MIT Host Event + Holiday Wishes

As a part of the NDSR-Boston program, each institution and resident host a home-turf event. We have only had two so far, but it has been a great way to exhibit everyone’s institution as well as keep individuals in the program engaged with each other as a whole. And this past Thursday, December 18th, it was MIT’s turn to host! All of the residents were there – me, Joey, Jen, Sam, and Rebecca – as well as two of the host mentors – Andrea Goethals from Harvard University and Nancy McGovern from MIT. We were also joined by our intrepid Program Manager, Kristen Confalone, and MIT’s Digital Archivist, Kari Smith.

MIT host event

We began our host event with Kari giving us an in-depth talk and demonstration of the Digital Sustainability Lab. She walked us through some test instances of tools like BitCurator and ArchivesSpace, and we discussed how the lab would fit into our larger project goals. Then I gave everyone a little peek of the workflow diagrams and documentation that I have been working on – which I will probably be sharing on the blog in the new year.

Kari and Rebecca

Following the demonstrations, we got a quick tour of some of the MIT terrain. One of the coolest features of the academic buildings is that there are always lots of little innovative exhibits and interactive toys and experiments peppering the hallways. It’s been one of my favorite parts of working here and meandering through the campus.

IMG_7016

We ended our night reveling in some pre-holiday cheer at the campus pub. It was a festive way to punctuate the end of an excellent first half of the residency. I hope everyone out there is gearing up for (or perhaps already enjoying) lovely winter break plans. Happy Holidays from NDSR-Boston – see you in 2015!

NDSR-Boston

Happy Holly Daze,
Tricia P

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Migration – “Get the ball rolling” but don’t “recreate the wheel!” – and other bad spherical adages

Digital Preservation folks talk a lot about how to turn projects into programs – creating broader, scalable, and sustainable processes for approaching a common issue. This assumes that before a monolithic workflow can be developed for a multitude of scenarios/collections/formats that first you need some honest-to-goodness cases to work against.  This desire to avoid “recreating the wheel” is surely not a sign of laziness but rather shows an understanding that good digital preservation practices aim to leverage as much material as possible while still showing a little love to each object and its unique qualities.  In some cases many iterations of a workflow will emerge in order to suit the varying degrees of involvement within the process, falling somewhere between a broad framework and (in Harvard’s case for format migration projects) format policies with technical details that border on ad nauseum. Perhaps it’s the masochist in me that truly loves this part of the process!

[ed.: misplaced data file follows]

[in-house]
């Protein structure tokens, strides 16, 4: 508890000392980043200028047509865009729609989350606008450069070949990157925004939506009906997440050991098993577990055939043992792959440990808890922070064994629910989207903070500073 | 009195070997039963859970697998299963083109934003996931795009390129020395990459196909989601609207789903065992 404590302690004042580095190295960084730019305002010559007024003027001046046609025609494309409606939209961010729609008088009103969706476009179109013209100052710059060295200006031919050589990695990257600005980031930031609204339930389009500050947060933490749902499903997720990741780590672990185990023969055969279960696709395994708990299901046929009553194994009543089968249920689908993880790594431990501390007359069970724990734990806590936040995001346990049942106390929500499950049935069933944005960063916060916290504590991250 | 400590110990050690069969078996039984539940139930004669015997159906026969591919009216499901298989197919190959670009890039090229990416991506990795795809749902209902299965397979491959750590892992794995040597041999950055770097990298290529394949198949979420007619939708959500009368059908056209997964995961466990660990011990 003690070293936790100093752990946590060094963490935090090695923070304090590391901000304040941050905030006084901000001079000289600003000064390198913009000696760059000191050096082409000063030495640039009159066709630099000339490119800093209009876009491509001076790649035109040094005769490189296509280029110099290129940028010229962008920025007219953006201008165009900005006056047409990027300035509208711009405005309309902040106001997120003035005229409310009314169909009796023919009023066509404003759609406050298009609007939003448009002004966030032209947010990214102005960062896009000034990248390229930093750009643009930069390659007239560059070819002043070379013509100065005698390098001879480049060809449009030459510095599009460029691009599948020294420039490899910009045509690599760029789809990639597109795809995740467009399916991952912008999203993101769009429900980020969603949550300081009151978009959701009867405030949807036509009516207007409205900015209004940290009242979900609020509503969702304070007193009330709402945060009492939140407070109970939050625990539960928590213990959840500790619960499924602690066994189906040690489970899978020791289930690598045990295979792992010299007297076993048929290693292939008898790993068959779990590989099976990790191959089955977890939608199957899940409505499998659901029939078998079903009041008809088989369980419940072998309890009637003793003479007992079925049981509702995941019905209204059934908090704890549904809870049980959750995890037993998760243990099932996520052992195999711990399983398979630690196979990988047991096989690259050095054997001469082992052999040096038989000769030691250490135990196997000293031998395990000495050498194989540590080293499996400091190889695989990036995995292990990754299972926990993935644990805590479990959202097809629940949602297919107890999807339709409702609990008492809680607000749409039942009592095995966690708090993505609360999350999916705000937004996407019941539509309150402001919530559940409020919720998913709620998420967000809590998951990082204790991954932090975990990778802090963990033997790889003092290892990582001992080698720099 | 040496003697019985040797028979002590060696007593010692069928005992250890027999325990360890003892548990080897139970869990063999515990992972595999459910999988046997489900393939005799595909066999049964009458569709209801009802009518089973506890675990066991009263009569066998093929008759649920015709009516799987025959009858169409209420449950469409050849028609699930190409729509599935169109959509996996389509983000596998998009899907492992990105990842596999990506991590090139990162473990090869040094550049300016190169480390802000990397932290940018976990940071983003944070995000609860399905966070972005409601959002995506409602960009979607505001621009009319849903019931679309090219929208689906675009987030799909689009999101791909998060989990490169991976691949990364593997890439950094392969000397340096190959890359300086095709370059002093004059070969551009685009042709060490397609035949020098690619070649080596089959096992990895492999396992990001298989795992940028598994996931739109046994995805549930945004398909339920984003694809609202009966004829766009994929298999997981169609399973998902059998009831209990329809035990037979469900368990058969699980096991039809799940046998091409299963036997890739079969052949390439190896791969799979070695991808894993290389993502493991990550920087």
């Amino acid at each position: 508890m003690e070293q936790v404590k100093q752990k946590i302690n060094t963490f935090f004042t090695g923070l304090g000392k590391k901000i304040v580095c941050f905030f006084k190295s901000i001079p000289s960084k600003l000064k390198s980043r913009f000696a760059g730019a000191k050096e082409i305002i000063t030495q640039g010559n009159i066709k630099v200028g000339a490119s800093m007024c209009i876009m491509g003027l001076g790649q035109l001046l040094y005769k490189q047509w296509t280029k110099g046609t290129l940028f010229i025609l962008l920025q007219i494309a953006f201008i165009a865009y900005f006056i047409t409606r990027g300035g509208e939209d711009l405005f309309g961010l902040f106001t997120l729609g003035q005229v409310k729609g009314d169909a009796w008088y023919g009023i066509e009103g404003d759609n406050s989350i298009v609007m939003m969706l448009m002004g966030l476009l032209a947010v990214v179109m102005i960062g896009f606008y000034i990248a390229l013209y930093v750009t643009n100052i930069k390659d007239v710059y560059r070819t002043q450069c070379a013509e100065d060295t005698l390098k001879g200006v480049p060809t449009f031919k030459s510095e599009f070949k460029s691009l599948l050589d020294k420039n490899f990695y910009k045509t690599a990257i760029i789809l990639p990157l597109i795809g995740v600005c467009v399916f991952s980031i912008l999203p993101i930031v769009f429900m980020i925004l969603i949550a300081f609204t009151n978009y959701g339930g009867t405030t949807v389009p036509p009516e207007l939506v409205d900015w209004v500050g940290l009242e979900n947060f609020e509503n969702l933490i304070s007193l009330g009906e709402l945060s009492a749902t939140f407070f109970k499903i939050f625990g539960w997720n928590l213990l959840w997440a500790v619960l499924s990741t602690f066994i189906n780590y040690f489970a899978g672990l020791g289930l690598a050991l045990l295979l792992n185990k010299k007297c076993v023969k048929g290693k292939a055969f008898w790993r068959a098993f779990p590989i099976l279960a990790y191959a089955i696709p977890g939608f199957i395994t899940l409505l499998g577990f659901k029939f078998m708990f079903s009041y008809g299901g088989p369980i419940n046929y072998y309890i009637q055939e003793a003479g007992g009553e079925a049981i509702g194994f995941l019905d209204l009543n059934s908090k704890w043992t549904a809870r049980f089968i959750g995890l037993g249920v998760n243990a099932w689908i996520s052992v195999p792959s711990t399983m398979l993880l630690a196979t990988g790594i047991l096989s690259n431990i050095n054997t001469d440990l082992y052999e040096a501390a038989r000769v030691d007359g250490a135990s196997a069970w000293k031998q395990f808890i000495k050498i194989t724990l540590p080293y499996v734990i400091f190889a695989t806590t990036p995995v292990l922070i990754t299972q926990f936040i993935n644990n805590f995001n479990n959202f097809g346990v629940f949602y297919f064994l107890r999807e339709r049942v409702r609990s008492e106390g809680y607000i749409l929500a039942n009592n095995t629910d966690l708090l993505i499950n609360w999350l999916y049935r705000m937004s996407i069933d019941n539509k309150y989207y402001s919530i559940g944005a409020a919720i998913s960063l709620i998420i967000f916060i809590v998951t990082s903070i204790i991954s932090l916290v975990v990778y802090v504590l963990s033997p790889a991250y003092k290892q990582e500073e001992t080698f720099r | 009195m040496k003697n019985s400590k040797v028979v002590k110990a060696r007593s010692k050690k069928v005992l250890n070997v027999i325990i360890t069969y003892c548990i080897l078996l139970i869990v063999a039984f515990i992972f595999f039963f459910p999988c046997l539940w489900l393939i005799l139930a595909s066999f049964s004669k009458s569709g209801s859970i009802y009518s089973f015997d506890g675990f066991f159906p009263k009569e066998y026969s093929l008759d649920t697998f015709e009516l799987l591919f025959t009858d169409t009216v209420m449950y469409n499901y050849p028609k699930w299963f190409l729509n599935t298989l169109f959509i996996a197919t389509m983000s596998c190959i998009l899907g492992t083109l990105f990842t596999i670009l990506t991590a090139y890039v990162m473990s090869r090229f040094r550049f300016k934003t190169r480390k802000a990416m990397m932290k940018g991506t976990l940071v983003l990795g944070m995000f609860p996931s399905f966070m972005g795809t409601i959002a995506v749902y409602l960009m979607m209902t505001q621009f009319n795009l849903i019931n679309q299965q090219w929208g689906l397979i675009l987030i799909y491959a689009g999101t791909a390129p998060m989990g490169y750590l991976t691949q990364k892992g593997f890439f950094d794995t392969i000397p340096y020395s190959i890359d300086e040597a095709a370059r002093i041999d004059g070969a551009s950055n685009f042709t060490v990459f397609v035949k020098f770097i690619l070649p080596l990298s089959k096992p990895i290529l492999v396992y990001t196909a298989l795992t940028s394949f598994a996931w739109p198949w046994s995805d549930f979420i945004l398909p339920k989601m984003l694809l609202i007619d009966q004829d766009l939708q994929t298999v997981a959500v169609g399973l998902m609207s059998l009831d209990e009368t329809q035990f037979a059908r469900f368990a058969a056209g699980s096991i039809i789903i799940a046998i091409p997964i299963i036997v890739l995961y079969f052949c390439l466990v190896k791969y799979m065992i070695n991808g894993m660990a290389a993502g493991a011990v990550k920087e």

As mentioned in an earlier post, at Harvard we are developing a formats migration framework which will be tested against projects (and resulting workflows) for converting Kodak Photo CD, RealAudio, and SMIL playlists. In preparing for these projects I did three things: 1) researched migration projects at other institutions and literature on how migration exists in tandem with developments in digital preservation praxis (the bibliography for this research can be found here); 2) interviewed Harvard Library staff in Preservation Planning, Digital Imaging, Media Preservation, Metadata, and Library Technology Services to gauge the existing terrain and library architecture at Harvard; and 3) performed initial research on the three formats in question so as to ensure that format oddities are still considered within a broad framework. After gaining an acceptable (albeit somewhat scattershot) education on identifying needs in order to conduct a migration project, I sat down with Andrea Goethals (Manager of Digital Preservation and Repository Services at Harvard) to take a crack at identifying the necessary steps to be considered in this broad migration framework. It looked something like this:

HUL_FM_MigrationFramework

18 steps – not bad right? Of course, many of these steps speak somewhat specifically to the Harvard ecosystem though could feasibly apply to other institutions, particularly those which are as large as Harvard. While the steps do go into some detail about what needs to be defined and at what point in the process, it still leaves room for defining how a format’s specific attributes may affect that overall process. For example in defining stakeholders, Kodak PhotoCD will involve consultation with staff in Imaging Services whereas RealAudio and SMIL will involve folks in Media Preservation. Though, let’s not get too far ahead of ourselves (at least not yet).